But one major complaint has not been addressed. What the army has not tweaked is the weight and, to a lesser extent, the restrictive nature of the vest. While the troops appreciate changes that make it easier to move about while encumbered by the vest, what is bothering troops most, especially the infantry who have to run around on foot wearing IOTV while fighting, is the weight.
This lifesaving bit of equipment has saved thousands of lives in the last two decades but has, because of political grandstanding and media distortions, become too heavy and restrictive. The troops want lighter body armor, even if it does increase vulnerability to bullets. Marine and army experts point out that the drive (created mainly by politicians and the media) for "better" body armor resulted in heavier and more restrictive (to battlefield mobility) models. This has more than doubled the minimum weight you could carry into combat.
Until the 1980s, you could strip down (for actual fighting) to your helmet, weapon (assault rifle and knife), ammo (hanging from webbing on your chest, along with grenades), canteen and first aid kit on your belt, and your combat uniform. Total load was 13-14 kg (about 30 pounds), which is as much as the IOTV alone weighs. You could move freely and quickly while carrying only 14 kg and you quickly found that speed and agility was a lifesaver in combat. But now the minimum load carried is at least twice as much (27 kg) and, worse yet, more restrictive.
While troops complained about the new protective vests, they valued it in combat. The current generation of vests will stop rifle bullets, a first in the history of warfare. And this was after nearly a century of trying to develop protective vests that were worth the hassle of wearing. It wasn't until the 1980s that it was possible to make truly bullet proof vests using metallic inserts. But the inserts were heavy and so were the vests (about 11.3 kg/25 pounds). Great for SWAT teams but not much use for the infantry. But in the 1990s, additional research produced lighter bullet proof ceramic materials. By 1999, the U.S. Army began distributing a 7.3 kg (16 pound) "Interceptor" vest that provided fragment and bullet protection. This, plus the 1.5 kg (3.3 pound) Kevlar helmet (available since the 1980s), gave the infantry the best combination of protection and mobility. And just in time.
Since the end of the Cold War more of the situations U.S. infantry find themselves in involve lightly armed irregulars who rely more on bullets than bombs. The bullet proof vest eliminates most of the damage done by the 30 percent of wounds that occur in the trunk (of which about 40 percent tend to be fatal without a vest). The Kevlar helmet is also virtually bulletproof but it doesn't cover all of the head (the face and part of the neck is still exposed). Even so, the reduction in deaths is significant. Some 15-20 percent of all wounds are in the head and about 45 percent of them are fatal without a helmet. The Kevlar helmet reduces the deaths by at least half and reduces many wounds to the status of bumps, sprains, and headaches. Half the wounds occur in the arms and legs, but only 5-10 percent of these are fatal, and that won't change any time soon. Thus, since Vietnam, improved body armor has reduced casualties by more than half. The protective vests used in Vietnam and late in the Korean War reduced casualties by about 25 percent since World War II, so the risk of getting killed or wounded has been cut in half since World War II because of improved body armor. Much better medical care (especially rapid evacuation of casualties by helicopter) has helped change the ratio of dead to wounded from 1:3 during World War II to 1:7 today.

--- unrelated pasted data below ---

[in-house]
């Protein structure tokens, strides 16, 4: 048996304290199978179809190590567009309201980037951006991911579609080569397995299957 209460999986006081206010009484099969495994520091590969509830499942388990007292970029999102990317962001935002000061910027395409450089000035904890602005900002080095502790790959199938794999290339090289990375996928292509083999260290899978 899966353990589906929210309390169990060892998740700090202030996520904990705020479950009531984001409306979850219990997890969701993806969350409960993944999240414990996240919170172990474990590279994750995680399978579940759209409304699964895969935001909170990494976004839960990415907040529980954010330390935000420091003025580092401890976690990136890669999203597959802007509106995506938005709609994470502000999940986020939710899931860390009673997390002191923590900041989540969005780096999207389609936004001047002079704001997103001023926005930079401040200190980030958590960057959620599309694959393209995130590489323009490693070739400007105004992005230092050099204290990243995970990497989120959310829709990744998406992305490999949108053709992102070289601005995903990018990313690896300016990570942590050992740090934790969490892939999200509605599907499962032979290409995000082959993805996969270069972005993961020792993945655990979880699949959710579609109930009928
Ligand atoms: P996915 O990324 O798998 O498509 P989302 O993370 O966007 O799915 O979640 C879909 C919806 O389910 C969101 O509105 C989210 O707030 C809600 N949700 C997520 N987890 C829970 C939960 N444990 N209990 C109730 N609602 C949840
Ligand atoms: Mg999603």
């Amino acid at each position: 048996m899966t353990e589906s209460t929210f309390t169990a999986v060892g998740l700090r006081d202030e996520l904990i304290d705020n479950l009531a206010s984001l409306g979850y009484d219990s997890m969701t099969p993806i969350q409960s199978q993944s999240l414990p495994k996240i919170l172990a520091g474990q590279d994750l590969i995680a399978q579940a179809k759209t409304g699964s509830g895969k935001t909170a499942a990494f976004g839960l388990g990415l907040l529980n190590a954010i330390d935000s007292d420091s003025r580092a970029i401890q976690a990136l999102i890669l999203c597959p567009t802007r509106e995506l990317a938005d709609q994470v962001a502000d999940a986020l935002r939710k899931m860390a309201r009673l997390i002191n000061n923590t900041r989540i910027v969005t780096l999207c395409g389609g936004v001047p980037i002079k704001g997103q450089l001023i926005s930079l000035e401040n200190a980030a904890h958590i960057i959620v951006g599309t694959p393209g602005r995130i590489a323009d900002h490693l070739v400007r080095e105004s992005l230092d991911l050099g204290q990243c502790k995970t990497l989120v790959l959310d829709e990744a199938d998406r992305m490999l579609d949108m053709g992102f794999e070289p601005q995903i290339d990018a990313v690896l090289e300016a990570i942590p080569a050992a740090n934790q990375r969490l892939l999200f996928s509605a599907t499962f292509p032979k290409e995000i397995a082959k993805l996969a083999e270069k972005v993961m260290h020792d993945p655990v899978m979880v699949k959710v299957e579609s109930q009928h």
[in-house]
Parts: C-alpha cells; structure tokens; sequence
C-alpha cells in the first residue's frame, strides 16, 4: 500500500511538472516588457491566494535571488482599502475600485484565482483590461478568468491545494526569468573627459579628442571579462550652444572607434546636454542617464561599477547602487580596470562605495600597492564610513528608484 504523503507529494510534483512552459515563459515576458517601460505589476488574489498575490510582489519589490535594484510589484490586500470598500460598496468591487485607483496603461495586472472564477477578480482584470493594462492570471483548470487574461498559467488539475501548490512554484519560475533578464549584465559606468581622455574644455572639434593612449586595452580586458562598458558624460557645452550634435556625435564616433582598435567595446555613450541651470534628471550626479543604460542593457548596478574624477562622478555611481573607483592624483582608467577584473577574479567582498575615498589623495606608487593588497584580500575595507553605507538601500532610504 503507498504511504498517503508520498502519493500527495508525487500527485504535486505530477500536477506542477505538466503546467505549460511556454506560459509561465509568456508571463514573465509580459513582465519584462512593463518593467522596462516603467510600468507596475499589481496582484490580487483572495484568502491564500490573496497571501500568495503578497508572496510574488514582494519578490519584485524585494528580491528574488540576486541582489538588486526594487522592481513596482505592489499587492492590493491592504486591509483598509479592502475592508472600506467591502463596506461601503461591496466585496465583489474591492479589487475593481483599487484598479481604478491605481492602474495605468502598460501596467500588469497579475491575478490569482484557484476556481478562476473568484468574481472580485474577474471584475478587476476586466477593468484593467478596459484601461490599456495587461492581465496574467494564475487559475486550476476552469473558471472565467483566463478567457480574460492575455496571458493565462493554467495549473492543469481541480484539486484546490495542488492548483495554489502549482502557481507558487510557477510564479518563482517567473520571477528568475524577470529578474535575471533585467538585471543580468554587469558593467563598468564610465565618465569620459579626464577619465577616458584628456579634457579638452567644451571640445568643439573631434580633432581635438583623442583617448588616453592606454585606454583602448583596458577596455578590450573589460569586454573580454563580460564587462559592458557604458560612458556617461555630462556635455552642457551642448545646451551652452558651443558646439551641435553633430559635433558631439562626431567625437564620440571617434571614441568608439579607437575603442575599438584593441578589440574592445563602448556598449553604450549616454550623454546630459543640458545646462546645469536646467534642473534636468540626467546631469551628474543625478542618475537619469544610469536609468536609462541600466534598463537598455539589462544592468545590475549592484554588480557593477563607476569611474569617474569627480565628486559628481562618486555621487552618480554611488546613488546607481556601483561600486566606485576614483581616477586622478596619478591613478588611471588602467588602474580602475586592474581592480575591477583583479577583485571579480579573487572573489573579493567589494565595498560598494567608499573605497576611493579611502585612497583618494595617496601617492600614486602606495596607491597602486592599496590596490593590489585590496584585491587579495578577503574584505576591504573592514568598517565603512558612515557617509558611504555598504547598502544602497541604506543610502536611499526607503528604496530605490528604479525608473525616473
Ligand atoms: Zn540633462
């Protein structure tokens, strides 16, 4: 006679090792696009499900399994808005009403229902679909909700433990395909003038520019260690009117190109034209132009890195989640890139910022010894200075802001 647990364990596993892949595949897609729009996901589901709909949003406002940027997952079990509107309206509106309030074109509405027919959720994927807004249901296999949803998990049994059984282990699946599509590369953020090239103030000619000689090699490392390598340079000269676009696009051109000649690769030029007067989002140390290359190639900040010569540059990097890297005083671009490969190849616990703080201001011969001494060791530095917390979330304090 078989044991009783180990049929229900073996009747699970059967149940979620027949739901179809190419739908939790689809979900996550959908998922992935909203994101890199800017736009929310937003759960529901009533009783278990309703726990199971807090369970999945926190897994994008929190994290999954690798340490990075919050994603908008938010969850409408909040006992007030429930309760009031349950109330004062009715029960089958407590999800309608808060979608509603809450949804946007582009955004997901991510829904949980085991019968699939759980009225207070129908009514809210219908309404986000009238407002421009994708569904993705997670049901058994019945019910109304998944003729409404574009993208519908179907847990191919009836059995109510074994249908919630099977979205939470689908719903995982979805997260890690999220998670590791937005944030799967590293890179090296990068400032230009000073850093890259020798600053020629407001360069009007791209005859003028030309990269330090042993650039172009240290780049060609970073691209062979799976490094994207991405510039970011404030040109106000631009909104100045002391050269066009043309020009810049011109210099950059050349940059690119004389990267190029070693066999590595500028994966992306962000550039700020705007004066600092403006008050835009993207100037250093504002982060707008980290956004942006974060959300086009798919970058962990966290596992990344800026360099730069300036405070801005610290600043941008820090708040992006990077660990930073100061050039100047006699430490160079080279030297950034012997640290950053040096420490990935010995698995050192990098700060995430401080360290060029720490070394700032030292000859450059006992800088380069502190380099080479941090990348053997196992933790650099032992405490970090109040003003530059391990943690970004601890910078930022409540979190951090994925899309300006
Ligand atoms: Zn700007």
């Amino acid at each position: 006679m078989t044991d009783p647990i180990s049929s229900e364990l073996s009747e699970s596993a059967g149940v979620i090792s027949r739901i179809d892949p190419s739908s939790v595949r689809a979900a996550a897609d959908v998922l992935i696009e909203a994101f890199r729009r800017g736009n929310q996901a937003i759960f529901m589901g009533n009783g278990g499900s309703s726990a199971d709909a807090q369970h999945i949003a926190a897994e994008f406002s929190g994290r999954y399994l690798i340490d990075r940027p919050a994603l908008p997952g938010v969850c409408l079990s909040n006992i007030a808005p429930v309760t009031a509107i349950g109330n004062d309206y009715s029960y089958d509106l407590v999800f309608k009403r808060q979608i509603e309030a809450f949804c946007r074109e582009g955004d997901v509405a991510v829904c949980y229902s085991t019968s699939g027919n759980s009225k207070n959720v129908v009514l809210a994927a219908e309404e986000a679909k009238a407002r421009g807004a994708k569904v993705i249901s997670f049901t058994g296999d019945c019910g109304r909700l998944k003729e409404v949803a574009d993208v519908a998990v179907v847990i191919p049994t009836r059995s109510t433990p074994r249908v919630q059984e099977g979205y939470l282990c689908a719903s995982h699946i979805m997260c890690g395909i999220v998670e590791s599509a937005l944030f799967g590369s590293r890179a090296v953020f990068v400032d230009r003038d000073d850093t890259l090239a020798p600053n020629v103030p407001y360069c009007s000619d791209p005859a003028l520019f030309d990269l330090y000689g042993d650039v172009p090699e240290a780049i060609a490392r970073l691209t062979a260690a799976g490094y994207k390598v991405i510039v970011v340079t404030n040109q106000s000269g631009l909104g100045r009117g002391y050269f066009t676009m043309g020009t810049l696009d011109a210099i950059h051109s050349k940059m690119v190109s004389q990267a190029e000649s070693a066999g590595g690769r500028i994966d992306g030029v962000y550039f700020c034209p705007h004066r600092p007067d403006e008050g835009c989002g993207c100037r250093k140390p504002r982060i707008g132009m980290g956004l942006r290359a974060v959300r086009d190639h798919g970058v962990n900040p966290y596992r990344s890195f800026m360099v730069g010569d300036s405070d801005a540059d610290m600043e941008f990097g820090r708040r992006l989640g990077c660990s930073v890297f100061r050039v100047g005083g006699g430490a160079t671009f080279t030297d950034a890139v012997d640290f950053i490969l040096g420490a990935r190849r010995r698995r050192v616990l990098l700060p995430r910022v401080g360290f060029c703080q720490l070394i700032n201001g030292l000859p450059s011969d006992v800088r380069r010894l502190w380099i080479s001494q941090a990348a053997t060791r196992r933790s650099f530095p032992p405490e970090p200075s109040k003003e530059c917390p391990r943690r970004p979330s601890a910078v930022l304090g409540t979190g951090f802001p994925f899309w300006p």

Recent vest designs were an improvement in other ways. They are easier to wear and are cooler in hot climates because you can more easily adjust them to let some air circulate. You could also hang gear from the vest, making it more a piece of clothing. It's still hot to wear the vest in hot weather but if you're expecting a firefight it's easier to make the decision to wear the vest. You know it will stop bullets. U.S. troops who have fought in Afghanistan and Iraq and been hit with rifle bullets that would have penetrated earlier vests quickly spread the word throughout the ground combat community. All you have to do is exercise in such a way that you are better able to carry the weight and still be mobile.
But as new and heavier vests were introduced the troops often found themselves with protection, and weight, they did not need. For example, the latest vests will protect you from a hit from a high-powered rifle fired at close range. That is rare in combat. The latest vests will also protect you from multiple high-powered machine-gun bullet hits. Again, that's rare, and an increasing number of soldiers and marines are willing to trade that for less weight and more mobility.
The army tried to solve the problem by instituting new training methods that emphasized building muscle and the ability to be agile under all that weight. The new exercises helped somewhat but moving vigorously with all that weight has led to more musculoskeletal problems, many of them with long term consequences.
The enemy has also adapted, knowing that the more heavily encumbered Americans were not as agile or as fast and that could be exploited. The frustration of being slower than your foe often led U.S. troops to exertions that brought on musculoskeletal injuries. The new body armor may protect from bullets and shell fragments but it does nothing for over exuberant troops.
So the soldiers and marines are getting louder in their demands for relief from protection they don't need and restrictive protective vests that can get them killed.